Section 8 House Qualifications

Landlords who wish to make their units available to Section 8 voucher holders must have the units inspected by their local public housing authorities as part of the approval process. The public housing authority inspectors use a checklist created by the U.S. Department of Housing and Urban Development to ensure that Section 8 homes are safe and decent. Once a unit passes the inspection, the landlord is free to sign a lease with a voucher holder and sign the contract with the housing authority that officially makes him a Section 8 landlord.

Doors, Doorways and Windows

The unit must have a door leading outside, whether “outside” means to the outdoors or to an exterior hallway leading to an exit. The U.S. Department of Housing and Urban Development requires that these doors lock and have deadbolts. Windows must be undamaged and functional. Windows on the ground floor or below ground level must have permanently installed locks. Windows that open to public areas must also have window guards.

Interior and Exterior Structure

The walls, floors and ceilings should all be in good repair. Such signs of serious problems as large cracks, bulges or chipped and peeling paint are cause for the home to fail the inspection. The ceiling must be free of leaks and obvious signs of prior leaking, like stains. Kitchens must have a safe space for food storage and preparation, although a table can suffice if there is no countertop. Exterior areas must be free of peeling and loose paint if children under six years old have access to them.

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Plumbing System

The home needs to have kitchen and bathroom sinks with hot and cold running water. Both must connect to sewer lines for proper disposal of wastewater. The toilet doesn’t have to be in the same room as the bathroom sink, but it does need to be in a private area and it must be firmly attached to the floor. The home must also have a shower or tub with hot and cold running water. None of the water faucets or showerheads may leak.

Electrical System and Appliances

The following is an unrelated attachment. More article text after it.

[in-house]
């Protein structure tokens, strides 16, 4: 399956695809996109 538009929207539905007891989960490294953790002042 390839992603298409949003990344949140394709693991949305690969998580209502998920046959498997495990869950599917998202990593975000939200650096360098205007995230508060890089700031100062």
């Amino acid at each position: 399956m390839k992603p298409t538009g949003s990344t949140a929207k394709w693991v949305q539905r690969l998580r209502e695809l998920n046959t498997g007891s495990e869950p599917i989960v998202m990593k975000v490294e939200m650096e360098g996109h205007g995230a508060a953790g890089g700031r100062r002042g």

The kitchen and each bathroom need a working fixture light. Each room must have at least one electrical outlet, and all outlets must work and must have cover plates. Bathrooms that don’t have windows must have exhaust fans. Kitchens must include a stove and a refrigerator, and both appliances must function properly.

Heating and Cooling Systems

Landlords aren’t required to equip Section 8 units with air conditioners. However, the units must have central heating systems capable of heating the units to comfortable temperatures. HUD requires that landlords have furnaces inspected every two years.

General Safety

Section 8 homes must be clean, with no signs of pest infestation. Fire exits and public stairways must be free of debris and other hazards. Each bedroom must have a window that is suitable for use as an emergency exit, in addition to a door that can close and at least 80 square feet of floor space. Each floor of a Section 8 unit needs at least one functional smoke detector. Each unit must have a carbon monoxide detector as well.

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Common Reasons for Inspection Failure

According the New York City Housing Authority, among the most common reasons for inspection failure are ceiling and wall damage, like severe cracking, bulging or buckling or large amounts of loose paint. Cracked and broken windows and windows that don’t stay open also result in many failures. Other frequent causes of failure are pest infestation and loose or missing floor tiles.